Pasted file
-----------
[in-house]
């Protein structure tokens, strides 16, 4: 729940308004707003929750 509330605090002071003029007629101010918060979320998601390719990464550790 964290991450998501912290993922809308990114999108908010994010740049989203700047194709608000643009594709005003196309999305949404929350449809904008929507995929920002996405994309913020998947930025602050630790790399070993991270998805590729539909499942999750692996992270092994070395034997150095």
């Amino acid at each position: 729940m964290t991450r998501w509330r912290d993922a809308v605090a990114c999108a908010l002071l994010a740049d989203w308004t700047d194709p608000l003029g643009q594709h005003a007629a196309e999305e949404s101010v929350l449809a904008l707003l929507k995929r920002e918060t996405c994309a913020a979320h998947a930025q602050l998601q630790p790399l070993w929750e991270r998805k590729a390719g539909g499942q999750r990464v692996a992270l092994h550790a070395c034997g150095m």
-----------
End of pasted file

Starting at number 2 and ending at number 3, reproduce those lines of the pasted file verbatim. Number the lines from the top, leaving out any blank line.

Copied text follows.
């Protein structure tokens, strides 16, 4: 729940308004707003929750 509330605090002071003029007629101010918060979320998601390719990464550790 964290991450998501912290993922809308990114999108908010994010740049989203700047194709608000643009594709005003196309999305949404929350449809904008929507995929920002996405994309913020998947930025602050630790790399070993991270998805590729539909499942999750692996992270092994070395034997150095």
């Amino acid at each position: 729940m964290t991450r998501w509330r912290d993922a809308v605090a990114c999108a908010l002071l994010a740049d989203w308004t700047d194709p608000l003029g643009q594709h005003a007629a196309e999305e949404s101010v929350l449809a904008l707003l929507k995929r920002e918060t996405c994309a913020a979320h998947a930025q602050l998601q630790p790399l070993w929750e991270r998805k590729a390719g539909g499942q999750r990464v692996a992270l092994h550790a070395c034997g150095m």